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Cahawba Prison, Historic etching courtesy of University of South Alabama ArchivesSamuel Hill, a well-off planter and merchant of Cabawba, purchased two lots by the new Cahaba-Marion railroad in 1860 and began building a warehouse to store cotton. Things were looking up. Then war came, and, as is the pattern in the town's history, things quickly turned sour. Only the walls and part of the warehouse's roof were finished when the Confederate Congress appropriated the railroad spikes, bolts, nuts, and rails to finish a more important line connecting Selma and Demopolis. For a Confederacy that in 1861 had roughly 110,000 manufacturing workers compared to the North's overwhelming 110,000 manufacturing plants, a partly finished cotton warehouse deep in Alabama was not going to lie unused. In June of 1863 Cahaba Federal Prison was opened.

From Jesse Hawes' Cahaba, A Story of Captive Boys in Blue.After five months, the snug 15,000 square feet crawled with 660 Federal men. R. H. Whitfield, the prison surgeon, reported generally poor conditions at the camp, citing the unsanitary water supply entering the compound dirtied by "washings of the hands, feet, faces, and heads of soldiers, citizens, and negroes, buckets, tubs, and spittoons of groceries, offices and hospital, hogs, dogs, cows, and horses, and filth of all kinds from the streets and other sources." The building had one fireplace and no bedding or less straw for the mere 432 bunk spaces. When newly-opened Andersonville Prison in Georgia soon filled, Castle Morgan (as Cahaba Federal Prison was called locally, presumably named so after Confederate cavalry general John Hunt Morgan's famous escape from Ohio State Penitentiary) overflowed with 3,000 inmates.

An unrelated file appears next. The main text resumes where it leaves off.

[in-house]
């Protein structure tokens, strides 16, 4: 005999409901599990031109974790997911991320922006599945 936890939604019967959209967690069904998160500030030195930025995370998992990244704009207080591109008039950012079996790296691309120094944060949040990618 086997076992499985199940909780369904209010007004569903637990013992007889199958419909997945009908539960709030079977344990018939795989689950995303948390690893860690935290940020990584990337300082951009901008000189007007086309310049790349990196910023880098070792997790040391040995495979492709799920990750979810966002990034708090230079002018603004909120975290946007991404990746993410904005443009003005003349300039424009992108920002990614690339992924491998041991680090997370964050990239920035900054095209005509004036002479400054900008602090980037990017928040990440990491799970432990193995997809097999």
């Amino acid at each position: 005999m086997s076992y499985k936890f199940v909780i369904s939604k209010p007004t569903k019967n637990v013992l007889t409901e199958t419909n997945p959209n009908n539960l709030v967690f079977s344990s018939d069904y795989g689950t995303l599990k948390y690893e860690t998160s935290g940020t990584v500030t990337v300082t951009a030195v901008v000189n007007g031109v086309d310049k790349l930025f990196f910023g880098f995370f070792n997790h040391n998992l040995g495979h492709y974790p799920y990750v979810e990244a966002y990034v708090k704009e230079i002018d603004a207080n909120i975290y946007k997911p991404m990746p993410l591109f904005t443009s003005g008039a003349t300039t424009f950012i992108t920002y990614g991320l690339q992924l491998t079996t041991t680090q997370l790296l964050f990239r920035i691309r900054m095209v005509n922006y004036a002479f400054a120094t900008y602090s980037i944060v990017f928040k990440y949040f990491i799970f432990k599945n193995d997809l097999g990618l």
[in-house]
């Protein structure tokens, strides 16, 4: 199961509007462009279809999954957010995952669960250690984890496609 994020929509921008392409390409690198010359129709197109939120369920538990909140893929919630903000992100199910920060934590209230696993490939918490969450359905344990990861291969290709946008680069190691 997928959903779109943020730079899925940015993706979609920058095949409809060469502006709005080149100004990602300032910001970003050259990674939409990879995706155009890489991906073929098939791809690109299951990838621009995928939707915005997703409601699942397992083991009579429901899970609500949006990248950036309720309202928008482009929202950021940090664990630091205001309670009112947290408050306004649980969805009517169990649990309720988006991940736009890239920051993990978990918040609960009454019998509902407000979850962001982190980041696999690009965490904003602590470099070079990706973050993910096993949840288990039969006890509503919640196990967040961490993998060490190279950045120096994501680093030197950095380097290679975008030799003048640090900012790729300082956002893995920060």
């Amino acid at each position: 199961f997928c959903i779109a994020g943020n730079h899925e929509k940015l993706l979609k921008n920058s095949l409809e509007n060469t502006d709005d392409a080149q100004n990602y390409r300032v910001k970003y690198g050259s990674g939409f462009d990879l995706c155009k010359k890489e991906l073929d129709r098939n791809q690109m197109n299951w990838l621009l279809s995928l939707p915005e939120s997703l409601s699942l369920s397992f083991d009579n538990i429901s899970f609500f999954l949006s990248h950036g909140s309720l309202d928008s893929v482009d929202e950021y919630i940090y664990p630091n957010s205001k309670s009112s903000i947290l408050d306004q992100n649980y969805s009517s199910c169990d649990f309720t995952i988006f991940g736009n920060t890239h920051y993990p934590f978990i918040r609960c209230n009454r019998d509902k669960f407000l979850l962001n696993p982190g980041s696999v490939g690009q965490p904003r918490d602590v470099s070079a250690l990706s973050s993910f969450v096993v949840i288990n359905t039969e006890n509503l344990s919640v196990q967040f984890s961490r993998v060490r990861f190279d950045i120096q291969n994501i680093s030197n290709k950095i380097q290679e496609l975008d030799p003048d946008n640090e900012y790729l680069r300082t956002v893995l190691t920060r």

From Jesse Hawes' Cahaba, A Story of Captive Boys in Blue.Nothing was adequate at Castle Morgan: food, clothing, shelter, firewood, sanitary conditions. Some died of pneumonia and dysentery, but the prison death rate remained less than 2%, surprisingly low for the Civil War, especially considering the fact that so many Confederate soldiers endured severe privation at the same time. And while the North's prison death rate reached 12%, the South's was not far behind at 15.5%, much closer than one might expect. Confederate and Federal records say that between 142 and 147 men died at Castle Morgan. Though the number may be slightly higher, for the 9,000 men interned there as inmates, this remains exceptional for prisons of that time, giving some idea of just how inadequate the many worse prisons under both Confederate and Union flag must have been.